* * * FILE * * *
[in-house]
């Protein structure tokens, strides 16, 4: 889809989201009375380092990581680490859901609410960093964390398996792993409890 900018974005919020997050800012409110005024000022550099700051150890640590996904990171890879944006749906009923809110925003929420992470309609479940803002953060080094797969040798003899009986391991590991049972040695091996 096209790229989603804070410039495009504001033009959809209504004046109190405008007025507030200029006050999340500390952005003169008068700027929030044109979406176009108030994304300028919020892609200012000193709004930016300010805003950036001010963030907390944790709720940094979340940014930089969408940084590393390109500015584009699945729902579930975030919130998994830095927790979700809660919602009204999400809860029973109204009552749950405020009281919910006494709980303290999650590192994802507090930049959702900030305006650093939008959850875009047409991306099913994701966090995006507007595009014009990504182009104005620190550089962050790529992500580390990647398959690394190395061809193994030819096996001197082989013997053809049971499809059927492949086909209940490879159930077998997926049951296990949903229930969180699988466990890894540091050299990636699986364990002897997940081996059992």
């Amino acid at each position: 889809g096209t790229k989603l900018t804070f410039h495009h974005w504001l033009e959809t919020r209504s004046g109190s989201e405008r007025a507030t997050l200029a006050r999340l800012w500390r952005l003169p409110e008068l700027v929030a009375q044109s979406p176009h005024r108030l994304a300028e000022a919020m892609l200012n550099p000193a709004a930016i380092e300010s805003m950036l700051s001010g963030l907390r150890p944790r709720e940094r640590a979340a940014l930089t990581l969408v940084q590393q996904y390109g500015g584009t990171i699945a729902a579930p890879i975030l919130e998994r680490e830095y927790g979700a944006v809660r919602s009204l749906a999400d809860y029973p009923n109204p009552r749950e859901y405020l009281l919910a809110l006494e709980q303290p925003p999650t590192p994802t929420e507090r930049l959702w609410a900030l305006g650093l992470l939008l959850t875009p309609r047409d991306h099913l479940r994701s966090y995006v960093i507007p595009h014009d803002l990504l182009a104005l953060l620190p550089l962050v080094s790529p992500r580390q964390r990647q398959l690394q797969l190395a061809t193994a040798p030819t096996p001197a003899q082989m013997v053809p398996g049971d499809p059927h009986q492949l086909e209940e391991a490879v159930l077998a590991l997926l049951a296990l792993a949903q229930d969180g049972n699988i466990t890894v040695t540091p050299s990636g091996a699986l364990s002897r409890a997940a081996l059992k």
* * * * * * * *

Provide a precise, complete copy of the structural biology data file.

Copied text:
[in-house]
């Protein structure tokens, strides 16, 4: 889809989201009375380092990581680490859901609410960093964390398996792993409890 900018974005919020997050800012409110005024000022550099700051150890640590996904990171890879944006749906009923809110925003929420992470309609479940803002953060080094797969040798003899009986391991590991049972040695091996 096209790229989603804070410039495009504001033009959809209504004046109190405008007025507030200029006050999340500390952005003169008068700027929030044109979406176009108030994304300028919020892609200012000193709004930016300010805003950036001010963030907390944790709720940094979340940014930089969408940084590393390109500015584009699945729902579930975030919130998994830095927790979700809660919602009204999400809860029973109204009552749950405020009281919910006494709980303290999650590192994802507090930049959702900030305006650093939008959850875009047409991306099913994701966090995006507007595009014009990504182009104005620190550089962050790529992500580390990647398959690394190395061809193994030819096996001197082989013997053809049971499809059927492949086909209940490879159930077998997926049951296990949903229930969180699988466990890894540091050299990636699986364990002897997940081996059992």
């Amino acid at each position: 889809g096209t790229k989603l900018t804070f410039h495009h974005w504001l033009e959809t919020r209504s004046g109190s989201e405008r007025a507030t997050l200029a006050r999340l800012w500390r952005l003169p409110e008068l700027v929030a009375q044109s979406p176009h005024r108030l994304a300028e000022a919020m892609l200012n550099p000193a709004a930016i380092e300010s805003m950036l700051s001010g963030l907390r150890p944790r709720e940094r640590a979340a940014l930089t990581l969408v940084q590393q996904y390109g500015g584009t990171i699945a729902a579930p890879i975030l919130e998994r680490e830095y927790g979700a944006v809660r919602s009204l749906a999400d809860y029973p009923n109204p009552r749950e859901y405020l009281l919910a809110l006494e709980q303290p925003p999650t590192p994802t929420e507090r930049l959702w609410a900030l305006g650093l992470l939008l959850t875009p309609r047409d991306h099913l479940r994701s966090y995006v960093i507007p595009h014009d803002l990504l182009a104005l953060l620190p550089l962050v080094s790529p992500r580390q964390r990647q398959l690394q797969l190395a061809t193994a040798p030819t096996p001197a003899q082989m013997v053809p398996g049971d499809p059927h009986q492949l086909e209940e391991a490879v159930l077998a590991l997926l049951a296990l792993a949903q229930d969180g049972n699988i466990t890894v040695t540091p050299s990636g091996a699986l364990s002897r409890a997940a081996l059992k």